I have recently started trying to catch up on reading my academic journals–something I had let lapse late in my attempts to secure full-time work in academe and which I had not been diligent about doing since I lived in New York and had an hour-long commute that had someone else doing the driving. Now, though, while I am largely out of academe, I retain some affiliation with it, particularly as applies to my discipline of medieval studies, so I retain membership in a few organizations, and I take some of the journals they publish. In truth, I have missed grappling with developed ideas; the teaching work that I yet do does not afford me much chance to confer with my colleagues in the field, and I have felt myself stultifying as a result. It is not a pleasant thing, to be sure, and being as far behind in my reading as I am (there’re volumes from 2015 I’ve yet to read!) does not help matters. But I have the opportunity to address that much, at least, and I am please to be taking the chance.
That I would do so is something of an oddity, I know. I really should be working to extricate myself more fully from academe, to let the teaching I do be just a job–and not even so much more than that as a hobby. Erin Bartram, whose influential blog piece remains on my mind (as I’ve noted here and here), is not wrong to note that continuing to participate in the system that has rejected me–as academia largely has–is to contribute to the conditions that force others out and prompt such ideas as the zero-time faculty fracas at a university in southern Illinois. Maintaining society memberships and journal subscriptions, writing and presenting and trying for publication, all feed into a system that has both shat me out and shat on me.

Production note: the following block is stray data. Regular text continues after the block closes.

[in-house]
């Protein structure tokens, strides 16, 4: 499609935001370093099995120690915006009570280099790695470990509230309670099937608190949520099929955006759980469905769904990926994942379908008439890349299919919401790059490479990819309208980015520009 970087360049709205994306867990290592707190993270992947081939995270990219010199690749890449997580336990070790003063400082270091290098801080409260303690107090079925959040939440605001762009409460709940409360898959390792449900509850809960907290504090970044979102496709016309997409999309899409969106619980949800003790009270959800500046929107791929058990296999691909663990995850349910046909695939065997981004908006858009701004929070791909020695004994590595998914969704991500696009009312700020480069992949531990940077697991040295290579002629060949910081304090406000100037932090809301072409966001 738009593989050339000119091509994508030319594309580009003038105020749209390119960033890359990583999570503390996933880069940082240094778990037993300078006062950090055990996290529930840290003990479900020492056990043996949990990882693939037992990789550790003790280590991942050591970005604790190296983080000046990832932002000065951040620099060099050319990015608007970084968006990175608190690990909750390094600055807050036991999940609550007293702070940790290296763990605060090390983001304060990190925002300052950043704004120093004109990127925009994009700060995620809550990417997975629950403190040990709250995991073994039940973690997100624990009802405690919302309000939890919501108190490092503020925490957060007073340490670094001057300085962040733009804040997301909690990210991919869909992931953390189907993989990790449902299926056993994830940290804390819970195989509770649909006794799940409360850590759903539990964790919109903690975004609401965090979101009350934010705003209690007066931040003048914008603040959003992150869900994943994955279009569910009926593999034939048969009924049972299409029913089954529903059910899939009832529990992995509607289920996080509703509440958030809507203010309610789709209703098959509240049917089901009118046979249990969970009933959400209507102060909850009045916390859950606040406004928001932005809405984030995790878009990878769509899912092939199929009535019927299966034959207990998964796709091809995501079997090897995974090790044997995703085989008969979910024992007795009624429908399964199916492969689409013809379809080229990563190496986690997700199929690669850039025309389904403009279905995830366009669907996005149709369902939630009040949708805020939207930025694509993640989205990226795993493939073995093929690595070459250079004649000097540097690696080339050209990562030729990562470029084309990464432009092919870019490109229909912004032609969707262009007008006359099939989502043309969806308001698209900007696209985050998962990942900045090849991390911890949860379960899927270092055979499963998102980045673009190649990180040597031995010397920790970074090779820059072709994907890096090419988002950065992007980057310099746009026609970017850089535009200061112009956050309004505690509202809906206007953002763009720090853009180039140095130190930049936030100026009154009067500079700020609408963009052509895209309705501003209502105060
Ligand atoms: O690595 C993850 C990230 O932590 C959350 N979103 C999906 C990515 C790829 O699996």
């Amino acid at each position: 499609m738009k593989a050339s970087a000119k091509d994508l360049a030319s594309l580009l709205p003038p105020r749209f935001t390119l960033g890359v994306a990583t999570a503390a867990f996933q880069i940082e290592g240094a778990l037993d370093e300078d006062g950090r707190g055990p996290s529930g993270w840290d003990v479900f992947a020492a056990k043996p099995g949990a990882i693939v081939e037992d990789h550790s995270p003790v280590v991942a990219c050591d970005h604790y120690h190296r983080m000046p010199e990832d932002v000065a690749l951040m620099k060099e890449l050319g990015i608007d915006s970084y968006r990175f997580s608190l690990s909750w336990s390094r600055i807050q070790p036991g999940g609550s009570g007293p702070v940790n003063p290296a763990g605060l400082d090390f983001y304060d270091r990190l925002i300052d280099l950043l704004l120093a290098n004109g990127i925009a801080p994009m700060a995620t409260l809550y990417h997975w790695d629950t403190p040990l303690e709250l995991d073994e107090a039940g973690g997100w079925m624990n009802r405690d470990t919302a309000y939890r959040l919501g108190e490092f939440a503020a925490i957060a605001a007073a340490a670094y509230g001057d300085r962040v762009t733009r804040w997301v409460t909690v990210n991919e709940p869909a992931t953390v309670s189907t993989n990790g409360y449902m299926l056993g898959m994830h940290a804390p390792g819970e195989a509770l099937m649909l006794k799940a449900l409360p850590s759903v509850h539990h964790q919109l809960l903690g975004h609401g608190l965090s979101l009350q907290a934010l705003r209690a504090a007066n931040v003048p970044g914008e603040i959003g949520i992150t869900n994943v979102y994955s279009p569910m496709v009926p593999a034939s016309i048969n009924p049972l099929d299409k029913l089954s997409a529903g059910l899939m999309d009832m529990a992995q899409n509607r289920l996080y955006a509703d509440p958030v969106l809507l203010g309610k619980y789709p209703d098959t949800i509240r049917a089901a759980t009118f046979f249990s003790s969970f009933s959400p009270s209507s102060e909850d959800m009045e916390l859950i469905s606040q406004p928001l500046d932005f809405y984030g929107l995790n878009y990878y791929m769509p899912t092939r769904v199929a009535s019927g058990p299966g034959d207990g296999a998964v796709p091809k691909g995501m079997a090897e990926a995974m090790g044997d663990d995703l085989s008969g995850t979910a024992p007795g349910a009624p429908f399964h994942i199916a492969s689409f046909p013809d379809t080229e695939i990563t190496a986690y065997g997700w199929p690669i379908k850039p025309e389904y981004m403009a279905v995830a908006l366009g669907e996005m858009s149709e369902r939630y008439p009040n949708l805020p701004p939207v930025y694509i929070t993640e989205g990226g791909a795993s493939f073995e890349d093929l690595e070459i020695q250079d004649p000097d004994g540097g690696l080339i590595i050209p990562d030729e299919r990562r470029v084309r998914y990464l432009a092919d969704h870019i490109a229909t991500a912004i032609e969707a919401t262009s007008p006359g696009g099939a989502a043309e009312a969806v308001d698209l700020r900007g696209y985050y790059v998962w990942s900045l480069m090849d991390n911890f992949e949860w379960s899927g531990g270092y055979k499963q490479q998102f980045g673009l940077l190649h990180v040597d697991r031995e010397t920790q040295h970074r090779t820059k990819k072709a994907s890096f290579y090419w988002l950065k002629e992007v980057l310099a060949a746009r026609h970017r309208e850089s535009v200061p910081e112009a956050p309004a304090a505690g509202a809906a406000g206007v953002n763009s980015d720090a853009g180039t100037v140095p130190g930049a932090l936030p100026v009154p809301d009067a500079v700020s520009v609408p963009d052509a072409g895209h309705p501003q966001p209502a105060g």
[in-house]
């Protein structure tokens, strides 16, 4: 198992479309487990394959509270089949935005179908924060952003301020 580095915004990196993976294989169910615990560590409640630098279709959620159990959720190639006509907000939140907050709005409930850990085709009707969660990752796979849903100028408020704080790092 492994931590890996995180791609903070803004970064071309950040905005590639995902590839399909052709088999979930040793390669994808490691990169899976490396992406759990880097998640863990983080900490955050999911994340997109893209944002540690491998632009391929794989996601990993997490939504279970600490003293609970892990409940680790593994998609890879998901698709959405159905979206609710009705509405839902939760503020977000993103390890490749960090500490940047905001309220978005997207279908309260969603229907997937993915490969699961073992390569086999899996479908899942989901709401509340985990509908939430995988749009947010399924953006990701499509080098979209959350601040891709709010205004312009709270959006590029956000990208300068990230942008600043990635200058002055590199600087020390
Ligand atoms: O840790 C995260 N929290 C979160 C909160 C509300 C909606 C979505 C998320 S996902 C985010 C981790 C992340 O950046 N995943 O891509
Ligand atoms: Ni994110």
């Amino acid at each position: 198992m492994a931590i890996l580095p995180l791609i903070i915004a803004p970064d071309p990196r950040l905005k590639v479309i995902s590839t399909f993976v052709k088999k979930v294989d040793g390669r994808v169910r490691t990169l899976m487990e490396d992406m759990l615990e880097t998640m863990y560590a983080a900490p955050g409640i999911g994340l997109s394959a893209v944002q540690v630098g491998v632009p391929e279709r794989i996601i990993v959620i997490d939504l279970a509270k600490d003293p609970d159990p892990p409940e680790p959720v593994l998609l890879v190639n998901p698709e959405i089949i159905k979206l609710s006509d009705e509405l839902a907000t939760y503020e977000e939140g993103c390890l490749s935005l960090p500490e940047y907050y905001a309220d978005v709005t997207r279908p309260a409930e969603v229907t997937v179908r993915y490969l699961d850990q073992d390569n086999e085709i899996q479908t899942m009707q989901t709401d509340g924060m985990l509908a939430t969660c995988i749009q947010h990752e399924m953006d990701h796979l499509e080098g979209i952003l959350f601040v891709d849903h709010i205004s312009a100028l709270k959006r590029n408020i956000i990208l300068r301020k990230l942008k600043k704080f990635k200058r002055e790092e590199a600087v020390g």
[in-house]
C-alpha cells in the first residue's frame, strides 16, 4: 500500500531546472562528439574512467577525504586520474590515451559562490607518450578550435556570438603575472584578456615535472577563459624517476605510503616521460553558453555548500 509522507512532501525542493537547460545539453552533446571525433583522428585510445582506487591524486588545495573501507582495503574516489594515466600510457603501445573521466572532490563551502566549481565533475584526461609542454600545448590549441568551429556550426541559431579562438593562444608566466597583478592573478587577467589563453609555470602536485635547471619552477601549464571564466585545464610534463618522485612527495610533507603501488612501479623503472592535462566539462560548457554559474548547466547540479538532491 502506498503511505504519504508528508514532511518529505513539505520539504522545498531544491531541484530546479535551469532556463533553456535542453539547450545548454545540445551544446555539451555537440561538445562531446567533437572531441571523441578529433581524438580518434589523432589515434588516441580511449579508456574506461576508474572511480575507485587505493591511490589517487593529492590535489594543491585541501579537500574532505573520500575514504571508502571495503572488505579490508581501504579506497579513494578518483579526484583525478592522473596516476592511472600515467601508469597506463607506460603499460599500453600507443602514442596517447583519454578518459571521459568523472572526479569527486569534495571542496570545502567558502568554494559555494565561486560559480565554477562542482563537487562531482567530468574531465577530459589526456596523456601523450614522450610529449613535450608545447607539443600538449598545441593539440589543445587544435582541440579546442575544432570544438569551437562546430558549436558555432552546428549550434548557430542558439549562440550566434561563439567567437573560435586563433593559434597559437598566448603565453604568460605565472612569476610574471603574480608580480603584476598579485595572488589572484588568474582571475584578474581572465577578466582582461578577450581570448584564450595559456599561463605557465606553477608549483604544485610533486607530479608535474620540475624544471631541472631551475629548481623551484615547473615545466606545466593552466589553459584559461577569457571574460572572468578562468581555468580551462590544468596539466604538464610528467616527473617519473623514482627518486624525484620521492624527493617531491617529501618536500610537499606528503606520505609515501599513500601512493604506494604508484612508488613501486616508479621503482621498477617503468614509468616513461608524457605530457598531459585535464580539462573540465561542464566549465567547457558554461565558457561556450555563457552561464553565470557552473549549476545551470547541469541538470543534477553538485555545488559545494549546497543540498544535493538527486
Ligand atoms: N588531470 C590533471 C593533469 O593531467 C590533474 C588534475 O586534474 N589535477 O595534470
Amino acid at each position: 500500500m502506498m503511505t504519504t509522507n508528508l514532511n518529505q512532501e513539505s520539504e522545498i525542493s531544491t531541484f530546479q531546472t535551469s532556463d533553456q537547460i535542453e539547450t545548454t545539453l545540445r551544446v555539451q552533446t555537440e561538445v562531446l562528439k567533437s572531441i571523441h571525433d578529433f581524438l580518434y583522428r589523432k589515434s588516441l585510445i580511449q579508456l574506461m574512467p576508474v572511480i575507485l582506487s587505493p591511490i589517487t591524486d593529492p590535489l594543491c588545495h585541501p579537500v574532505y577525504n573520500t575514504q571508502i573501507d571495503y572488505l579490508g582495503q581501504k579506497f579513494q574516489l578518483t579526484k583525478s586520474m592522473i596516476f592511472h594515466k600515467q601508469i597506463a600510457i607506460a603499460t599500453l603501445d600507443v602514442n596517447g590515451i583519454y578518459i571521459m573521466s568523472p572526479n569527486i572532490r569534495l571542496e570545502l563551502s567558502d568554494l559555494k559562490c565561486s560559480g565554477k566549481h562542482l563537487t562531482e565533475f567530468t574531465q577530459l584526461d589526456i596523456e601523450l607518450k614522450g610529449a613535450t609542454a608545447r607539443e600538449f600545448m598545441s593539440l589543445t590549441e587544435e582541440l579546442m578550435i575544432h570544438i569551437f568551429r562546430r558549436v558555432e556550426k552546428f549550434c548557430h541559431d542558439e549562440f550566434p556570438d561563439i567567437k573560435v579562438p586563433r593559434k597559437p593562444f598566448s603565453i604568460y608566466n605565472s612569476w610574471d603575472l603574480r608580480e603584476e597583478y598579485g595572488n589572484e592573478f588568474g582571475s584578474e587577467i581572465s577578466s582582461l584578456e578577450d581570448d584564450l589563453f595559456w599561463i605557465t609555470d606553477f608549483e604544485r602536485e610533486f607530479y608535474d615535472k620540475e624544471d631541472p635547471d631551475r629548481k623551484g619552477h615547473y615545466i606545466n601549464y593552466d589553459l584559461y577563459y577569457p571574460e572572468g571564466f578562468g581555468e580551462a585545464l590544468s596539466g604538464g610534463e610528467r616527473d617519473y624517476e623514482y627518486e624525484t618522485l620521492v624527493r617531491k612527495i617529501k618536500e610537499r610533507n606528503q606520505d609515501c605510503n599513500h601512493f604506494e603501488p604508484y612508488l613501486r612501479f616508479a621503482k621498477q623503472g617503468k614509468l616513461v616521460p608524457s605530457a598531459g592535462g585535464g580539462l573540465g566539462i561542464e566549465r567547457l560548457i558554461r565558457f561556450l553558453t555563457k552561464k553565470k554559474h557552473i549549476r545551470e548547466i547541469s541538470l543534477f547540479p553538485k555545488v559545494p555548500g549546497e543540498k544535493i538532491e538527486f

The thing is, though, that it has not been my discipline that has treated me thus; a number of institutions have, to be sure, but I have to think that they are separate from and only loosely connected to the discipline of medieval studies as a body. The discipline itself has been largely hospitable to me–and to many outside traditional academe. I recall Richard Utz’s plenary address at Kalamazoo some years back (I forget which year), one in which he extolled the amateur medievalist and reminded those in attendance to value the non-traditional scholars among us–of whom there were and are many, and their lack of institutional constraint allows them to pursue projects from which we all benefit and which we ought to support. Many of us do; I know the Tales after Tolkien Society does, and it values the independent scholar no less than the affiliated one. And that is to the good.
Also, on a wholly personal level, many of those I call colleagues, I also call friends. And if it has not been the case that institutional realities have helped them to hire me, it has been the case that I have enjoyed their company and their collaboration across many years. Their work, I do not mind supporting–and from experience, I know they have not minded supporting mine. (There has been little enough of it, but still…) Thus, while I am sympathetic to Bartram’s argument, and much of what she writes resonates with me (clearly, else I’d not come back to it again and again), I find I cannot turn away from academe so completely as she looks to do. I cannot leave that part of myself fully behind.
How much of that reluctance comes from lingering camaraderie and how much from pathology and dysfunction are unclear to me–and I am not at all certain I want to figure it out. (I worry about the implications for my stability, and it needs no dissuasion as matters currently stand.) What is clear is that
- Because I do remain engaged in academe, if only peripherally, and
- Because I perceive myself as benefiting from doing so,
I will be continuing to read from my years of scholarly journals. I have the time to do it, now, and I feel the need. And even if I do not foresee a return to full-time academe, I see no reason I should not work to improve my understanding of the world, and so improve myself.